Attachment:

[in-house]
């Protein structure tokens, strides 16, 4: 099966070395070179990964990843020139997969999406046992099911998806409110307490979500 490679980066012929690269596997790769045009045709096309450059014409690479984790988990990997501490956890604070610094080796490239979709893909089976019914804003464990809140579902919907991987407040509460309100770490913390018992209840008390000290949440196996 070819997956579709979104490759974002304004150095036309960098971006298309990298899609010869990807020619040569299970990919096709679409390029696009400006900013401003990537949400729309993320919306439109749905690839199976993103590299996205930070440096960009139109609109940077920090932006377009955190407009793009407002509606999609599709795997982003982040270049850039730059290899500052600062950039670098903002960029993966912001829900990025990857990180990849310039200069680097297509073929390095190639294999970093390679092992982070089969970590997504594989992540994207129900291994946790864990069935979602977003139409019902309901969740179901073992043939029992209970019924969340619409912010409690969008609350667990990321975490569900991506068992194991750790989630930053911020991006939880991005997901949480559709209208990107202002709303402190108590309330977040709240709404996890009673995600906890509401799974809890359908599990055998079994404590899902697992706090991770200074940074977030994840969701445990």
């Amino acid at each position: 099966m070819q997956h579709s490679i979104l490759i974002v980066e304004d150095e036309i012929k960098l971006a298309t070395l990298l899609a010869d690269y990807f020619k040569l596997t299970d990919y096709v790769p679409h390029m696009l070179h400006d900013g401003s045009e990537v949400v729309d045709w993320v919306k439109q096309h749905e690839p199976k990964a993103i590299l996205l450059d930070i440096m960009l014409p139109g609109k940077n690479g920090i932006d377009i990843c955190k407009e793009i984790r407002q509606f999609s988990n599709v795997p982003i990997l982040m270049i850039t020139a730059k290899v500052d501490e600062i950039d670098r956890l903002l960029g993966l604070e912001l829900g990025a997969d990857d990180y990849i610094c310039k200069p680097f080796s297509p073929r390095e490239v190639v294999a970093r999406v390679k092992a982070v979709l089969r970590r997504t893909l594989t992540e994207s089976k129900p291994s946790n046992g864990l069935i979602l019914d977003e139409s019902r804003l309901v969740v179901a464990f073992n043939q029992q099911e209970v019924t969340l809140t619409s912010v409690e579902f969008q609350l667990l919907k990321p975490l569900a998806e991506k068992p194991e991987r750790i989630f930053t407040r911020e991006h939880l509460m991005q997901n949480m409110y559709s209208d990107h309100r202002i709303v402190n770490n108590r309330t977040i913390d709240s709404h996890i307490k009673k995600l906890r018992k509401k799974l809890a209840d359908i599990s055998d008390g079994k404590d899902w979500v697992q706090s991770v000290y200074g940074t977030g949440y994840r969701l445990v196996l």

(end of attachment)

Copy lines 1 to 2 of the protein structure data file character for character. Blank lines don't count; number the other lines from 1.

[in-house]
């Protein structure tokens, strides 16, 4: 099966070395070179990964990843020139997969999406046992099911998806409110307490979500 490679980066012929690269596997790769045009045709096309450059014409690479984790988990990997501490956890604070610094080796490239979709893909089976019914804003464990809140579902919907991987407040509460309100770490913390018992209840008390000290949440196996 070819997956579709979104490759974002304004150095036309960098971006298309990298899609010869990807020619040569299970990919096709679409390029696009400006900013401003990537949400729309993320919306439109749905690839199976993103590299996205930070440096960009139109609109940077920090932006377009955190407009793009407002509606999609599709795997982003982040270049850039730059290899500052600062950039670098903002960029993966912001829900990025990857990180990849310039200069680097297509073929390095190639294999970093390679092992982070089969970590997504594989992540994207129900291994946790864990069935979602977003139409019902309901969740179901073992043939029992209970019924969340619409912010409690969008609350667990990321975490569900991506068992194991750790989630930053911020991006939880991005997901949480559709209208990107202002709303402190108590309330977040709240709404996890009673995600906890509401799974809890359908599990055998079994404590899902697992706090991770200074940074977030994840969701445990």